Now, Merion West has become a practice are and Merion East has stepped it up for the big one. The course has been stretched to 6,900 yards. A bunker has been added in front of the second green and along the fairway at the 16th hole, better known as “the quarry hole”, the fairways have been narrowed to between 22 and 24 yards. The par-3 third hole will fluctuate between 220 and 260 yards. The par 4’s will measure close to or beyond 500 yards. Tees have been pushed back, traps added. The club house has been enlarged and as many as 17,000 grandstand seats will be in place next June. If the goal was to make the course more challenging to today’s players, it sounds like they’ve done it. Merion has made itself ready for the twenty-first century golfers who routinely drive the ball 300 yards and more. Even the Golden Bear, Jack Nicklaus, has said that these improvements will make for an “interesting” tournament.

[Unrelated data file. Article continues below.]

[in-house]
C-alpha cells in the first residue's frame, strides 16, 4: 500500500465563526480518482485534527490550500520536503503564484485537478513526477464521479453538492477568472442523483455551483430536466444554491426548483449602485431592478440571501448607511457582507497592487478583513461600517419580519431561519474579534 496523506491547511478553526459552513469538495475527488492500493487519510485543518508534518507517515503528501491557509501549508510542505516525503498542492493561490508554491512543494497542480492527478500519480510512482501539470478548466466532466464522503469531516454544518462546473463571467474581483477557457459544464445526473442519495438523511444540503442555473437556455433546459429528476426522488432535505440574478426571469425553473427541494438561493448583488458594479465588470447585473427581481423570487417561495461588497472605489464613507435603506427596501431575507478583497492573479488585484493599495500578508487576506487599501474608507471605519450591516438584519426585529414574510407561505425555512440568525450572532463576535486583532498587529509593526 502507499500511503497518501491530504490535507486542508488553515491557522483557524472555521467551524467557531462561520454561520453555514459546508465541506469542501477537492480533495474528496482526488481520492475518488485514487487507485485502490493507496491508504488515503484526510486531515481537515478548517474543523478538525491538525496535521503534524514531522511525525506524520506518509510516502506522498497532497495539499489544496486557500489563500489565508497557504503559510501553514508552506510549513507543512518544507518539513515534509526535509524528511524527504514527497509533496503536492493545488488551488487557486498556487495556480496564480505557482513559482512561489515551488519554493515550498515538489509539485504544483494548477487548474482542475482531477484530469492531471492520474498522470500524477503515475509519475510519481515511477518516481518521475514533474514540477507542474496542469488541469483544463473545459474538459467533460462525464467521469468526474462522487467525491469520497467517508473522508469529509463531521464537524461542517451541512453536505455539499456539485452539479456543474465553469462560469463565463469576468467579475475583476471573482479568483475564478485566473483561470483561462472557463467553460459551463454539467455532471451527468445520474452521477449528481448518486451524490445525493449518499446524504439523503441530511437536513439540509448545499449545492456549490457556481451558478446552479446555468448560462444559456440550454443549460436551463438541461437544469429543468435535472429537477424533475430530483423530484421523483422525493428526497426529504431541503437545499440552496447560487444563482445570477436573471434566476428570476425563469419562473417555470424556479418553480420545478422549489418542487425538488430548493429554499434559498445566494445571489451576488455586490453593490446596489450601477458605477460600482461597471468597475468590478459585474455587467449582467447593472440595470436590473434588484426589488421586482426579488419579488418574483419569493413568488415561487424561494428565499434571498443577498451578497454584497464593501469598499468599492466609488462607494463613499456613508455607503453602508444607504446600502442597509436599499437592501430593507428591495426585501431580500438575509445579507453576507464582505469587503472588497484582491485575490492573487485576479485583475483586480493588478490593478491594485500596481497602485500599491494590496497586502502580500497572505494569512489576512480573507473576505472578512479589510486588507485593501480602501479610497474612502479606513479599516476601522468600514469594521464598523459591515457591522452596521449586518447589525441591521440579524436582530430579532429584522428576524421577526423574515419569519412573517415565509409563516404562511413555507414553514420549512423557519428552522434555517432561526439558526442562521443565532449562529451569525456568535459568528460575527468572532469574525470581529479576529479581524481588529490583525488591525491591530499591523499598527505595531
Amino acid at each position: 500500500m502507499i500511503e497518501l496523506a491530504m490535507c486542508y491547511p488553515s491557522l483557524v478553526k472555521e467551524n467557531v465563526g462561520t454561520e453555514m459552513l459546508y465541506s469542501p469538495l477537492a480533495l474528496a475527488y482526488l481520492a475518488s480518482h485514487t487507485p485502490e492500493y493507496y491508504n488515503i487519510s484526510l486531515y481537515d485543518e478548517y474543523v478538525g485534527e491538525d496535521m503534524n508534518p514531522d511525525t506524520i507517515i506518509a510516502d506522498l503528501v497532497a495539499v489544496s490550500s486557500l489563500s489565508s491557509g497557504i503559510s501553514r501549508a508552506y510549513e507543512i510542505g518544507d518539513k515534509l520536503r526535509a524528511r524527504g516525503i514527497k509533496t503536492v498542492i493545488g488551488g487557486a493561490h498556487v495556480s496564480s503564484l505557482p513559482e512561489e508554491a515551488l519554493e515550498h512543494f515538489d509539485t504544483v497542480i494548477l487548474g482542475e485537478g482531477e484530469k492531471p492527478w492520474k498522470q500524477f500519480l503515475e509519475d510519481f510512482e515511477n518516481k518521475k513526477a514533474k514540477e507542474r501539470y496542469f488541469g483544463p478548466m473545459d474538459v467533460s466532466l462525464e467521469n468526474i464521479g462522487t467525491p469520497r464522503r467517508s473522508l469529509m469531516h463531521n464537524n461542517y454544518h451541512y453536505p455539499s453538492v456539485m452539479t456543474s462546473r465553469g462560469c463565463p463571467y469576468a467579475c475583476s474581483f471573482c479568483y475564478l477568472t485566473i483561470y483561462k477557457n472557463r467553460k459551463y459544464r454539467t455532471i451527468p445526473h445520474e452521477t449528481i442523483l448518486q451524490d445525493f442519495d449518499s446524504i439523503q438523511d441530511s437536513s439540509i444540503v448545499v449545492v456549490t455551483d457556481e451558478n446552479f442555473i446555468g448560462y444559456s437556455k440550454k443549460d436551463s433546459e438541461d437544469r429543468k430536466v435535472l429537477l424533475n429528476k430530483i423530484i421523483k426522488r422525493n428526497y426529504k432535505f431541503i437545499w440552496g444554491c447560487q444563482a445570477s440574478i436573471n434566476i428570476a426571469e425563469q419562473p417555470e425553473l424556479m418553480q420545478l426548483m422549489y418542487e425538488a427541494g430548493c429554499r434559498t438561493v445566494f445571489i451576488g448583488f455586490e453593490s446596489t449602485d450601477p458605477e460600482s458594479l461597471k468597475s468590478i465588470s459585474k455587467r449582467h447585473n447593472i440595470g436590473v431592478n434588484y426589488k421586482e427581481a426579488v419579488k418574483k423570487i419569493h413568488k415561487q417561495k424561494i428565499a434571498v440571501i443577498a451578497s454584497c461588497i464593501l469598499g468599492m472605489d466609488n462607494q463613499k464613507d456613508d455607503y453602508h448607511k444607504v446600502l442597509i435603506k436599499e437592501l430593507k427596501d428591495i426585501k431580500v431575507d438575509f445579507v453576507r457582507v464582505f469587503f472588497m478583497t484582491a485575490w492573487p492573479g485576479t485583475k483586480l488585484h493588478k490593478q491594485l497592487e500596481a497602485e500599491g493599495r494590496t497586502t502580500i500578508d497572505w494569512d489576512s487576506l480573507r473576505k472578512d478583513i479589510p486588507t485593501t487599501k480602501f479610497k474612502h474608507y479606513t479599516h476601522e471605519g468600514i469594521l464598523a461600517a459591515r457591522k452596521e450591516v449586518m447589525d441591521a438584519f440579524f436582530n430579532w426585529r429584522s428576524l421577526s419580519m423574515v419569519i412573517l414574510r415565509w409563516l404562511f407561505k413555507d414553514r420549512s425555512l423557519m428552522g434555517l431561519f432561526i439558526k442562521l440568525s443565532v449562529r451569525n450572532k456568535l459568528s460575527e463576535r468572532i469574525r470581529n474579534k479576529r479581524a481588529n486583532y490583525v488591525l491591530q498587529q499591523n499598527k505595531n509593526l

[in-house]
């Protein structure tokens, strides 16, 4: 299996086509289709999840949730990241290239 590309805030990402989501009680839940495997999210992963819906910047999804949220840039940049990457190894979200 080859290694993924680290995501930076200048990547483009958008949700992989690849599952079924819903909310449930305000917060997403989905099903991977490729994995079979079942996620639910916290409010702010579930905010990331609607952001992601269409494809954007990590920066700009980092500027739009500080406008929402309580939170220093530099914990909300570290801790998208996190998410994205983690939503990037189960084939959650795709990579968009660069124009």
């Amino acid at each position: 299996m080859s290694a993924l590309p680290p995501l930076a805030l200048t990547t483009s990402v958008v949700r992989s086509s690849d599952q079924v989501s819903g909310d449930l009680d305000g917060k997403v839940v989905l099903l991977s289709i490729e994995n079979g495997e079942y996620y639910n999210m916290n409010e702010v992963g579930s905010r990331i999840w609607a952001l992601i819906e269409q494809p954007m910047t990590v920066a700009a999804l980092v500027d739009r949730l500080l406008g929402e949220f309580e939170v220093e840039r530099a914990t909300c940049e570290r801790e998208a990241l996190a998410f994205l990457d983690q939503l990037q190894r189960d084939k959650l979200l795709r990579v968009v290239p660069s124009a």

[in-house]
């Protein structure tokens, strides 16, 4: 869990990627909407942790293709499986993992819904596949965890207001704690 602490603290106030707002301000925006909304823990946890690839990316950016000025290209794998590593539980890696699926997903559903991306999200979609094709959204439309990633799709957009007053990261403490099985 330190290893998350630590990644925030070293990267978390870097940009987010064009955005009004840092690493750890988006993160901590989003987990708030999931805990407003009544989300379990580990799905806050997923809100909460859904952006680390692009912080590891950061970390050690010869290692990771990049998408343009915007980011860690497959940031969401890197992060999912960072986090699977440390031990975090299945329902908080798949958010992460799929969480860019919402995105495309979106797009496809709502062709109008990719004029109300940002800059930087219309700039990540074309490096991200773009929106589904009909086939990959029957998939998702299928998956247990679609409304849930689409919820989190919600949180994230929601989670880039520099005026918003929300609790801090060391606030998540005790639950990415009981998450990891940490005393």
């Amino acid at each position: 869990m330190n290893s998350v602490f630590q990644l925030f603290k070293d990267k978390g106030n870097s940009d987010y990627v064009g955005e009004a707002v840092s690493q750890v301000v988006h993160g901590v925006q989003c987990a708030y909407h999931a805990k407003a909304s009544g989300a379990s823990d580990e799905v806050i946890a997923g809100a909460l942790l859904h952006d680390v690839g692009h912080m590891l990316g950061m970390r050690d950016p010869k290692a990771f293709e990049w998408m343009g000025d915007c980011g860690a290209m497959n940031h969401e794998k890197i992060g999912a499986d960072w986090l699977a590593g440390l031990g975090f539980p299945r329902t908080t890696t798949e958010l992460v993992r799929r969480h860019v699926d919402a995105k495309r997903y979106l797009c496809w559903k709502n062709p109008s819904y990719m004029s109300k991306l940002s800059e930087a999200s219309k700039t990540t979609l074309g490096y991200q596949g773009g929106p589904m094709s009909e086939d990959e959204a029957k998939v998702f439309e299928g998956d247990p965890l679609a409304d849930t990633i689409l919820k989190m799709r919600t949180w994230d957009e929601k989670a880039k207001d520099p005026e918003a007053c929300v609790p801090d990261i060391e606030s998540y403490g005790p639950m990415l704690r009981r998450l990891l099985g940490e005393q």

So Merion East is all dressed up and waiting for a date with the 2013 U.S. Open. It’s still the pretty one but it’s also the one that’s been tightened and tautened to test the skills of Woods, McIlroy, Mickelson and their peers. Just like the rest of us, it sounds like Merion East is still nice to look at. It’s just a little older.
See you there.